YOUR BOARD RECOMMENDS A VOTE “FOR” APPROVAL OF THE
APPOINTMENT OF ARTHUR ANDERSEN LLP AS INDEPENDENT AUDITORS
FOR 2000.

STOCKHOLDER PROPOSALS FOR 2001 ANNUAL MEETING OF STOCKHOLDERS

      Stockholders who intend to present proposals at the 2001 Annual Meeting of Stockholders pursuant to Securities and Exchange Commission Rule 14a-8 must send notice of their proposal to us so that we receive it no later than November 17, 2000. Stockholders who intend to present proposals at an annual meeting other than pursuant to Rule 14a-8 must comply with the notice provisions in our by-laws. These notice provisions require that, for a proposal to be properly brought before the 2001 Annual Meeting of Stockholders, proper notice of the proposal be received by us no sooner than October 18, 2000 and no later than November 17, 2000. Stockholder proposals should be addressed to Joseph F. McCarthy, Lear Corporation, 21557 Telegraph Road, P.O. Box 5008, Southfield, Michigan 48086-5008.

OTHER MATTERS

      We know of no other matters to be submitted to the stockholders at the meeting. If any other matters properly come before the meeting, persons named in the enclosed proxy intend to vote the shares they represent in accordance with their own judgments.

21


      Upon written request by any stockholder entitled to vote at the meeting, we will furnish, without charge, a copy of the Form 10-K Annual Report for 1999 which we filed with the Securities and Exchange Commission, including financial statements and schedules. If the person requesting the report was not a stockholder of record on March 17, 2000, the request must contain a good faith representation that he or she was a beneficial owner of our common stock at the close of business on that date. Requests should be addressed to Joseph F. McCarthy, Lear Corporation, 21557 Telegraph Road, P.O. Box 5008, Southfield, Michigan 48086-5008.

  By Order of the Board of Directors
 
  /s/ JOSEPH F. MCCARTHY
  Joseph F. McCarthy
  Vice President, Secretary
  and General Counsel

22


Dear Stockholder:

      The Annual Meeting of Stockholders (the “Meeting”) of Lear Corporation (the “Company”) will be held at 10:00 a.m. on Thursday, May 11, 2000 at Lear Corporation, 5200 Auto Club Drive, Dearborn, Michigan 48126.

      To be sure that your vote is counted, we urge you to complete and sign the proxy/voting instruction card below, detach it from this letter and return it in the postage paid envelope enclosed in this package. The giving of such proxy does not affect your right to vote in person if you attend the meeting. The prompt return of your signed proxy will aid the Company in reducing the expense of additional proxy solicitation.

      In order to assist the Company in preparing for the Meeting, please indicate on item 3 on the proxy whether you currently plan to attend the Meeting.

      If you attend the Meeting in person, detach and bring this letter to the meeting as an admission ticket for you and up to two of your guests.

March 23, 2000

Detach Proxy Card Here

            [              ]

                                         
1. Election of Directors: FOR all nominees
listed below
[X] WITHHOLD AUTHORITY to vote for all nominees listed below. [X] * EXCEPTIONS [X]

Nominees: Irma B. Elder, David P. Spalding and James A. Stern
(INSTRUCTIONS: To withhold authority to vote for any individual nominee, mark the “Exceptions” box and write that nominee’s name in the space provided below.)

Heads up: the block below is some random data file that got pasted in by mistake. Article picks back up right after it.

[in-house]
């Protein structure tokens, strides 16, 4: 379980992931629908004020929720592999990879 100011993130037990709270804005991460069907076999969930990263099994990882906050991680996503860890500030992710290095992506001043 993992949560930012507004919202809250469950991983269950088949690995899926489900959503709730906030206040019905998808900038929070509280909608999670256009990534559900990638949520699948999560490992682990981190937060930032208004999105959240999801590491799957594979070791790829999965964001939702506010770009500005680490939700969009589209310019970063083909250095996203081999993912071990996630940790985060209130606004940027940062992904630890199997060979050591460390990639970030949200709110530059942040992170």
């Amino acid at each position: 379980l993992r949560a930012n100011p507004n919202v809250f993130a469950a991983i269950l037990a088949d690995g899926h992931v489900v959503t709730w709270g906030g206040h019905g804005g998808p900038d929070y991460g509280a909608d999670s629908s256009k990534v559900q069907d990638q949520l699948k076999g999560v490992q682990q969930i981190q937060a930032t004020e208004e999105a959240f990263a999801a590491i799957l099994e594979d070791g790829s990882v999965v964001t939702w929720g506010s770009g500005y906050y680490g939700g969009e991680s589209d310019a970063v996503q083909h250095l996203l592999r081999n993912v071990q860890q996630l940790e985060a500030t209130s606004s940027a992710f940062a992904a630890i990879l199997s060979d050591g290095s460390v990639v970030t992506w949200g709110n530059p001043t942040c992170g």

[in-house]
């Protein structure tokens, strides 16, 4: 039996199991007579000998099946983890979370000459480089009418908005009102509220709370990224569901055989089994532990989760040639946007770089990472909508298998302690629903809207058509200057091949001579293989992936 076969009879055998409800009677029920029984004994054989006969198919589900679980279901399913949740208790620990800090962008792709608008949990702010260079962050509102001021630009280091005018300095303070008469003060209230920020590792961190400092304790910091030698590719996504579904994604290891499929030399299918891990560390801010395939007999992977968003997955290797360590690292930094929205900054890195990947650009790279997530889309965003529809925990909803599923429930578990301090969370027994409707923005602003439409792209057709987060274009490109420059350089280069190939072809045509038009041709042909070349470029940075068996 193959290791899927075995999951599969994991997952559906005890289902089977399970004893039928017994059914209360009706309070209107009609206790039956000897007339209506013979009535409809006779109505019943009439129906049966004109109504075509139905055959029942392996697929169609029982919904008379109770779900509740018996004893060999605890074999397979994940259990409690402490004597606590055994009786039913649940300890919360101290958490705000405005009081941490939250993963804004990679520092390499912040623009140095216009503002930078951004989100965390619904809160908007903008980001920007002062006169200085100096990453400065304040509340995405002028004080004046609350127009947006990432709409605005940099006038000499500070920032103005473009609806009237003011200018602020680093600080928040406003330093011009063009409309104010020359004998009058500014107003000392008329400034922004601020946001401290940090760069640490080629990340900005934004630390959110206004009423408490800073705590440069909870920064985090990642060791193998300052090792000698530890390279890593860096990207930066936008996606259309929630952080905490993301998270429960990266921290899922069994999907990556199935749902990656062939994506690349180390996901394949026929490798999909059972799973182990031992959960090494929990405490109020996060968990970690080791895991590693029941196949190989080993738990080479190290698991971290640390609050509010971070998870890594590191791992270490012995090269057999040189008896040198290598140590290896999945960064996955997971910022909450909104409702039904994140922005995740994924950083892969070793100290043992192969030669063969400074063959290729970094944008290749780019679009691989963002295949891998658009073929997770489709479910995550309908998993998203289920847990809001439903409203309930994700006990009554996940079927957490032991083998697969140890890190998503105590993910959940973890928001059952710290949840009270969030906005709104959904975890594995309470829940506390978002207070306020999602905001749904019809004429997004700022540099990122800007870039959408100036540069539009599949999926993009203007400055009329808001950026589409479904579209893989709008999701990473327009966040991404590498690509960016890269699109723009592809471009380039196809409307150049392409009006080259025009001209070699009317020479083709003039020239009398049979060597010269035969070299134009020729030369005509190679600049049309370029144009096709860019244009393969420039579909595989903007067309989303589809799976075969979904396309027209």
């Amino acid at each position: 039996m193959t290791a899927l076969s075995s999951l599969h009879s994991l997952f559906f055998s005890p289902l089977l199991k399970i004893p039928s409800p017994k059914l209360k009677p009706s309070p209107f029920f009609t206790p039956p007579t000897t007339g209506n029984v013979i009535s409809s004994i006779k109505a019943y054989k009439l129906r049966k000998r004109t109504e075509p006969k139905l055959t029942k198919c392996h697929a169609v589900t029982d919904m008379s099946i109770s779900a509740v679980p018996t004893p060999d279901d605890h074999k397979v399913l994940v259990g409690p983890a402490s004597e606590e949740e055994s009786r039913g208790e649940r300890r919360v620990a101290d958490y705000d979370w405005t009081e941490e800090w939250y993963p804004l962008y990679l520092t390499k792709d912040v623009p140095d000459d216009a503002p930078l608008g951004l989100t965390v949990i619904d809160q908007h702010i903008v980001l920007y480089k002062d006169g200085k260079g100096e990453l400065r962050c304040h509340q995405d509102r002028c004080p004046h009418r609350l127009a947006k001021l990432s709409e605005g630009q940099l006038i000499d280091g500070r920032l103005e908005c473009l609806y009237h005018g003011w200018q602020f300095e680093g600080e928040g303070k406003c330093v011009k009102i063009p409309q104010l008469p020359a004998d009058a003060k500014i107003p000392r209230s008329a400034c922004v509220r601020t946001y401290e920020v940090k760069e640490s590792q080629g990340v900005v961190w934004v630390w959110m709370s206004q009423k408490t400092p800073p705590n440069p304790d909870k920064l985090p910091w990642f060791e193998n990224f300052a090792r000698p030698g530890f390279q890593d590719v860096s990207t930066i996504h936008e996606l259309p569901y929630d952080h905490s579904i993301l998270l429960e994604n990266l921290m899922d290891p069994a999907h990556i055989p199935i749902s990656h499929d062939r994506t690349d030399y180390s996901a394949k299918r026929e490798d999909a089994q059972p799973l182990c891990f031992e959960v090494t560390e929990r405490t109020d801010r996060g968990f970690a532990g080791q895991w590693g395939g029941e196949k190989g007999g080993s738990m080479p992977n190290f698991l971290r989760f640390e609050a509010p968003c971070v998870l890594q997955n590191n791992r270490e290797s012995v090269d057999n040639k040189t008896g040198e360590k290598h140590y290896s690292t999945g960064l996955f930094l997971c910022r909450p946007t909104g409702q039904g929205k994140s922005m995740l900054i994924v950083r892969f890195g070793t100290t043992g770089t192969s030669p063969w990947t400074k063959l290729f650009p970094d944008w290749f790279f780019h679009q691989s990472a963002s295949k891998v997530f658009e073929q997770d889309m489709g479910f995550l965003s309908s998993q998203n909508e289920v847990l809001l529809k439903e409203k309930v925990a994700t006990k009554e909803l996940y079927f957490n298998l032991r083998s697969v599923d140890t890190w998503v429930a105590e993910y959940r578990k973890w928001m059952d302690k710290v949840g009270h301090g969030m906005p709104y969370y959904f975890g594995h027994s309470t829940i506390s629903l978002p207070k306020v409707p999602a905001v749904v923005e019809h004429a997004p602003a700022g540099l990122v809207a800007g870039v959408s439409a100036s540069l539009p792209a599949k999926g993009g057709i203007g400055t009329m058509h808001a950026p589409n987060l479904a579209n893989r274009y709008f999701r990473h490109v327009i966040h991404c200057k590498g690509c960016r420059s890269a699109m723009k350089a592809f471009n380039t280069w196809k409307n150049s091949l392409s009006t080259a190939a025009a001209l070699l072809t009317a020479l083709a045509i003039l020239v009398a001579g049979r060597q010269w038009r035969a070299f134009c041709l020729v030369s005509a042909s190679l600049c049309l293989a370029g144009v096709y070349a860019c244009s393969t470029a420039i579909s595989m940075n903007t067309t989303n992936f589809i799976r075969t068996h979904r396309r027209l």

* Exceptions________________________________________________________________________________________________________

            2.   To ratify the appointment of Arthur Andersen LLP as independent auditors of the Company for the fiscal year ending December 31, 2000.

FOR      [ X ]      AGAINST       [ X ]     ABSTAIN      [ X ]

                         
In their discretion the Proxies are authorized to vote upon such other matters as may properly come before the meeting or any adjournment or postponement thereof. 3. Do you plan to attend the Meeting?
Yes [   ]     No [   ]
Change of Address Mark Here [ X ]

Please sign this proxy and return it promptly whether or not you expect to attend the meeting. You may nevertheless vote in person if you attend. Please sign exactly as your name appears herein. Give full title if an Attorney, Executor, Administrator, Trustee, Guardian, etc. For an account in the name of two or more persons, each should sign, or if one signs, he should attach evidence of his authority.
Date:_______________________,2000
______________________________
Signature
______________________________
Signature
Votes must be indicated (x) in Black or Blue ink. [X]

(Please sign, date and return this proxy in the enclosed postage prepaid envelope.)

PLEASE DETACH HERE

\/  You Must Detach This Portion of the Proxy Card  \/
Before Returning it in the Enclosed Envelope


ADMISSION TICKET

LEAR CORPORATION

ANNUAL MEETING OF STOCKHOLDERS

MAY 11, 2000 AT 10:00 A.M.
LEAR CORPORATION
5200 AUTO CLUB DRIVE
DEARBORN, MICHIGAN 48126

ADMITS ONE STOCKHOLDER AND UP TO TWO GUESTS

LEAR CORPORATION
PROXY/VOTING INSTRUCTION CARD

       This proxy is solicited on behalf of the Board of Directors of Lear Corporation for the Annual Meeting of Stockholders on May 11, 2000 or any adjournment or postponement thereof (the “Meeting”).

      The undersigned appoints Joseph F. McCarthy and Donald J. Stebbins, and each of them, with full power of substitution in each of them, the proxies of the undersigned, to vote for and on behalf of the undersigned all shares of Lear Corporation Common Stock which the undersigned may be entitled to vote on all matters properly coming before the Meeting, as set forth in related Notice of Annual Meeting and Proxy Statement, both of which have been received by the undersigned.

       This proxy, when properly executed, will be voted in the manner directed herein by the undersigned stockholder. If no direction is given, this proxy will be voted FOR proposals 1 and 2.

  LEAR CORPORATION
P.O. BOX 11211
NEW YORK, N.Y. 10203-0211



End of Filing
Powered By: EDGAR Online, Inc.
© 2005 | EDGAR Online, Inc.